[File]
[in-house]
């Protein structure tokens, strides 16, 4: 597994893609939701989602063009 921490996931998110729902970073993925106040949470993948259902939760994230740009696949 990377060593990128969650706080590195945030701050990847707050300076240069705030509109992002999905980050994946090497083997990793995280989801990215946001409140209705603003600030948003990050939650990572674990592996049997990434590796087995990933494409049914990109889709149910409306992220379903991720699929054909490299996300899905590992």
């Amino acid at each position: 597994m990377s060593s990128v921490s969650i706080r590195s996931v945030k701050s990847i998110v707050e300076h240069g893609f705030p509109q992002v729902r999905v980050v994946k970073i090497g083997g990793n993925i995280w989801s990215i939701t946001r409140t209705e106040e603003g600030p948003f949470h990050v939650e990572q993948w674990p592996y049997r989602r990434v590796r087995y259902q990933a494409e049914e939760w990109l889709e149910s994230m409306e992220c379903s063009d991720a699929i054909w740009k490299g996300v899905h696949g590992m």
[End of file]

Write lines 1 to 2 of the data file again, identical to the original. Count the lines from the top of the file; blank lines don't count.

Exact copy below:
[in-house]
């Protein structure tokens, strides 16, 4: 597994893609939701989602063009 921490996931998110729902970073993925106040949470993948259902939760994230740009696949 990377060593990128969650706080590195945030701050990847707050300076240069705030509109992002999905980050994946090497083997990793995280989801990215946001409140209705603003600030948003990050939650990572674990592996049997990434590796087995990933494409049914990109889709149910409306992220379903991720699929054909490299996300899905590992």